This is a rather meandering post about what I don't believe and what I might believe and what my cat taught me about belief. Actually, it’s about what all cats taught me, by which I mean not just the cats I’ve shared my life with, but all cats who ever lived. All mammals, in fact. All animals.
But back to my one, specific cat: the late Durango Jepson.
Durango was an unusually smart cat. He could solve problems you wouldn’t expect cats to be able to solve. We called him "Houdini" because he could get out of anything, any place. He knew a route in and out of our house that we never figured out. He could unfasten latches.Once his collar came off somewhere in the neighborhood and two days later, hebrought it back: I saw him coming down the sidewalk carrying it in his mouth. When he was very old and blind, he found his way all over our house with barely a hitch. “How’s his cognition?” our vet asked, clearly assuming our 19-year-old cat was senile. I thought of the way he'd go through the kitchen and down the stairs, then take two lefts and a right to get to his litter box. Or take an entirely different routeup the stairs, down the hall, over the dog gate to steal our other cats’ food. Blind, by memory. That cat was smart up to his dying day.
Durango Contemplating the Meaning of Existence
The thing is this: Despite being an unusually smart cat—perhaps even a genius as cats go—Durango did not know how to read. If I’d tried, I wouldn’t have been able to teach him to read. If I’d had a thousand years and the best methods possible, Durango would never have learned to read or even know there was such a thing as reading. Because Durango had the brain of a cat, evolved to locate small prey in the dark, to lie low in dangerous situations, to create elaborate mental maps. But not to read. He was what his brain made him, and his brain didn't make him a reader. There is no way around that.
Stay with me here.
Being human, you and I can do things impossible for Durango and his brethren. We read, write poetry, do math, play music, make laws, and plan what we’re going to do next summer. Human brains aren’t very good at locating mice in dark rooms, but they’re extremely good at imagining, at manipulating symbols, at solving problems in three-dimensional space. We discovered science, for example. That’s quite an achievement.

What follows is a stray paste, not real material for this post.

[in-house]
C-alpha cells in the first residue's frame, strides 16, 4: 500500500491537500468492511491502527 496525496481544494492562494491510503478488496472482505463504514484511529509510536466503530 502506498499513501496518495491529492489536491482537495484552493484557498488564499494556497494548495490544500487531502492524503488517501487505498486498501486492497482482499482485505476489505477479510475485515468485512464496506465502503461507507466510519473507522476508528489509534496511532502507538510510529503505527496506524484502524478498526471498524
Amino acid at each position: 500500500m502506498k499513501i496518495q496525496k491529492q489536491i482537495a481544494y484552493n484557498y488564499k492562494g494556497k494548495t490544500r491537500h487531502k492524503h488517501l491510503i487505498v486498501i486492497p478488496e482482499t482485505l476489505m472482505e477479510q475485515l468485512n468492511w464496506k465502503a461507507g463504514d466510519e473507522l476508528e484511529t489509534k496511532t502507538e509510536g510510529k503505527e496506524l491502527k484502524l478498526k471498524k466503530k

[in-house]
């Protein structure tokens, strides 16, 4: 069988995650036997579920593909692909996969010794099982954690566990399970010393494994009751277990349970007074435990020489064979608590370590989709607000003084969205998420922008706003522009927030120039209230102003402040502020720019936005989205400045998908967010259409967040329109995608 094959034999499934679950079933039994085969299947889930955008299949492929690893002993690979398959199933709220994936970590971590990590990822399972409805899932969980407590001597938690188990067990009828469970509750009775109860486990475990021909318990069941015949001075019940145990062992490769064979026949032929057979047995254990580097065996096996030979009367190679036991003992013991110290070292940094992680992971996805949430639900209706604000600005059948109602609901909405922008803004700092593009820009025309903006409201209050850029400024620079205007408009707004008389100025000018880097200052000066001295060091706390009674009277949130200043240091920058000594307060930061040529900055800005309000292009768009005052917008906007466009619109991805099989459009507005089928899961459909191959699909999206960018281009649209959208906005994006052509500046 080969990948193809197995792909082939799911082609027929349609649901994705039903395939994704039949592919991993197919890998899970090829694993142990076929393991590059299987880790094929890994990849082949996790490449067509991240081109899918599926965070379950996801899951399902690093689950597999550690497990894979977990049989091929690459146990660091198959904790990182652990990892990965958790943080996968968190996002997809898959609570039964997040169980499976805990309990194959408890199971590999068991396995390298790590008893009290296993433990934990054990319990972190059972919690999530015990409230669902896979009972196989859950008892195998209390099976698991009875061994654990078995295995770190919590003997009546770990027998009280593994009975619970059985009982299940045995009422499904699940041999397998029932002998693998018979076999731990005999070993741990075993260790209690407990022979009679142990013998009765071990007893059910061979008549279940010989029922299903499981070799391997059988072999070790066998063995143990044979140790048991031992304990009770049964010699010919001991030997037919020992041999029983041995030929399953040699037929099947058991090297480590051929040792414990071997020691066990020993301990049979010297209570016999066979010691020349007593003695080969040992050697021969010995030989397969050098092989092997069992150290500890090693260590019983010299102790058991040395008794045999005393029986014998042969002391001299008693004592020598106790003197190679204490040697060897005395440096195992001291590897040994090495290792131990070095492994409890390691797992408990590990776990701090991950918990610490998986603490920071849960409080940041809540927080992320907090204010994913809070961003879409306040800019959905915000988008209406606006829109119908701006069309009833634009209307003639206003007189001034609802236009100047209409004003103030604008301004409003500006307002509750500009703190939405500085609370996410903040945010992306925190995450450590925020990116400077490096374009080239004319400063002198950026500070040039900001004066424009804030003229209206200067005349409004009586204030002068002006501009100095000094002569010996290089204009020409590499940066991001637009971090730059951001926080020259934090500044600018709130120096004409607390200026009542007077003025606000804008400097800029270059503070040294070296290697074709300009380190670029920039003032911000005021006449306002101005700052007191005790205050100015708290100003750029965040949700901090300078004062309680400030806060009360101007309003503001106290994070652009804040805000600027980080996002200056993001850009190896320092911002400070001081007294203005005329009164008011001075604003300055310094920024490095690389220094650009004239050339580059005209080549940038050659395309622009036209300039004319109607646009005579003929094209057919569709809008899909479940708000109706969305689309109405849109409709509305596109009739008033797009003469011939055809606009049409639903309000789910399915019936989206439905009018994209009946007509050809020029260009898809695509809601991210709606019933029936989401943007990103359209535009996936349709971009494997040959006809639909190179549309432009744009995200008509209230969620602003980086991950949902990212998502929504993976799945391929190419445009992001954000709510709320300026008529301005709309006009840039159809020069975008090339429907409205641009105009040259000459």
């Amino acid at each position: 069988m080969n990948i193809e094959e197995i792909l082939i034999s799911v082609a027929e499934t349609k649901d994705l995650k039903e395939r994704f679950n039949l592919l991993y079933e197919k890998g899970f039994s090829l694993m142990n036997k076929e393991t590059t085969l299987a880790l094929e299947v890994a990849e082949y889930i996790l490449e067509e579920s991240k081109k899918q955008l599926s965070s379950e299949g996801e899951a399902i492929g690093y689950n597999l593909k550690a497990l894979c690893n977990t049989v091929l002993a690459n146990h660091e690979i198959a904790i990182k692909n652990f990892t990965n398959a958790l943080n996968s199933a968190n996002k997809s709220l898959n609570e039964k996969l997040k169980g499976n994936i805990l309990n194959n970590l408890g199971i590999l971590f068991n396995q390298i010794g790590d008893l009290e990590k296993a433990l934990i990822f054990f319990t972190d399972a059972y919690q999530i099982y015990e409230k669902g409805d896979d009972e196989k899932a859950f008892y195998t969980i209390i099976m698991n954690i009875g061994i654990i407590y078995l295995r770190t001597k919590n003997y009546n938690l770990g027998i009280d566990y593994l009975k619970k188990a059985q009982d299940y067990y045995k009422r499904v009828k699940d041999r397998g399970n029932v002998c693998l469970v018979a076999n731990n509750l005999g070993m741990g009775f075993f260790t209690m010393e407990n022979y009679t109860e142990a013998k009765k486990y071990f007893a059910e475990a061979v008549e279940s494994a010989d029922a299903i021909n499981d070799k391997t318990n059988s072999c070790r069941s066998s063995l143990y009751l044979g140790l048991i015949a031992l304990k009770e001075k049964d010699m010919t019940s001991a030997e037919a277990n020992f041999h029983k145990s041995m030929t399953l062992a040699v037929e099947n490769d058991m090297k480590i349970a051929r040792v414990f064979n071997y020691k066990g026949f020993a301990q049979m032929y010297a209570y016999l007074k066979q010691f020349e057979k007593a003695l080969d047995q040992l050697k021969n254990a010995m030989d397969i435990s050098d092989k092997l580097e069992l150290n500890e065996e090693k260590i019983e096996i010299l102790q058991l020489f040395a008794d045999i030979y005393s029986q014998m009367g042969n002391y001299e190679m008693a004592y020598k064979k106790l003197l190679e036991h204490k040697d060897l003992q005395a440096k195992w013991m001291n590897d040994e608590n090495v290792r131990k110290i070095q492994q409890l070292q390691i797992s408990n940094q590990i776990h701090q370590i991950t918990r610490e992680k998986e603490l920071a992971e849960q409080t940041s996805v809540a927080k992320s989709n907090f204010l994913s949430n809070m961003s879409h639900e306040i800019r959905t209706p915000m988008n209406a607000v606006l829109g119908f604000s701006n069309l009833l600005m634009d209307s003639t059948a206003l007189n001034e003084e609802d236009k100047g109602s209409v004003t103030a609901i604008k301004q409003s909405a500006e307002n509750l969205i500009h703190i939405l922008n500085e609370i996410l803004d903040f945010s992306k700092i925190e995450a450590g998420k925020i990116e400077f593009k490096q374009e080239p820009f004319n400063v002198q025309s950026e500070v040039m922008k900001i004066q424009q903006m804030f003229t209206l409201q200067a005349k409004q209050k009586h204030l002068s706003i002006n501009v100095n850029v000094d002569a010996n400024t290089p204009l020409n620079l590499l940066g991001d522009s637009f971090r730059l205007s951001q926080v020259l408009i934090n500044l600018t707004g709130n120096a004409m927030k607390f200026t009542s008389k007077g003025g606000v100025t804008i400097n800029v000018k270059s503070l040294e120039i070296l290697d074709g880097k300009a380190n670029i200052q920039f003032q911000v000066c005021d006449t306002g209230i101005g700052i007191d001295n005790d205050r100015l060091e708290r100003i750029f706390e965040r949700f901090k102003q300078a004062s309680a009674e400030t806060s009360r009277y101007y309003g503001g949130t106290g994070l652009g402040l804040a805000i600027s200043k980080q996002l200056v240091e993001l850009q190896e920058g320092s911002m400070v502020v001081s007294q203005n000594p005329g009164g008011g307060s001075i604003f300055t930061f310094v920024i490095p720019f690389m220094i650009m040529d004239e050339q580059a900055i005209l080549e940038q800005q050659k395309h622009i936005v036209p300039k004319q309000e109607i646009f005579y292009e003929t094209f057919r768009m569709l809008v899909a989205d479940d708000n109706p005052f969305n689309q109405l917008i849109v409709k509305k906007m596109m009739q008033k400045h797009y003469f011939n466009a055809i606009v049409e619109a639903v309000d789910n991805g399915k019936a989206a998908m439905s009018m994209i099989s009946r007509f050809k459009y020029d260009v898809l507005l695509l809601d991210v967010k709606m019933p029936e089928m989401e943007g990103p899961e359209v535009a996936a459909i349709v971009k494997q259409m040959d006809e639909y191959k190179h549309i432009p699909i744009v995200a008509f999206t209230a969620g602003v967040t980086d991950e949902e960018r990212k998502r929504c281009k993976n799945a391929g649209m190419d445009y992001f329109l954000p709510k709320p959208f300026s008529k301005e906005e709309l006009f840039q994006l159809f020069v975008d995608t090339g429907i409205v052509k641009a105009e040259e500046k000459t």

But despite its amazing skills, the human brain, like the cat brain, is limited. It evolved in response to specific conditions, to perform certain tasks. It’s no doubt the smartest brain in the world, but that doesn’t make it omniscient. There are surely many, many things human brains don’t and will never understand. Things we can’t even imagine, in the same way Durango could never imagine there was such a thing as reading.
And this brings me to the reason I'm not an atheist. Precisely because I don't think human beings can possible understand everything. To be an atheist means you have to be sure that God doesn't exist (whatever "God" is—and don't get me started on that one). And the minute you say you're sure, aren't you're saying that human beings have the capacity to understand everything? Not just the physical world, but any possible world? The very essence of existence? Everything?
The question I keep coming back to is this: Isn’t it possible that there are things we don't know? Incomprehensible forces at work in the Universe? Things we simply can't understand or even imagine? I'm not saying thereare such things. I'm just saying, theremight be. We're just human, after all, with nothing to work with but human brains.
When I have to give myself a label, I call myself a spiritual agnostic. I think science is the best—the only way—to understand the physical world. I think reason is perhaps the greatest gifts human beings have (well, that and compassion). Those are humanist views. But I can't be an atheist, because I leave the door open—just a crack perhaps—for the possibility of other realities.Because maybe, like cats, we humans just don't have the whole picture.
Causes Jill Jepson Supports
Humane Society of the United States, Defenders of Wildlife, Interational Society for the Protection of Burros and Mustangs, National Wildlife Federation,...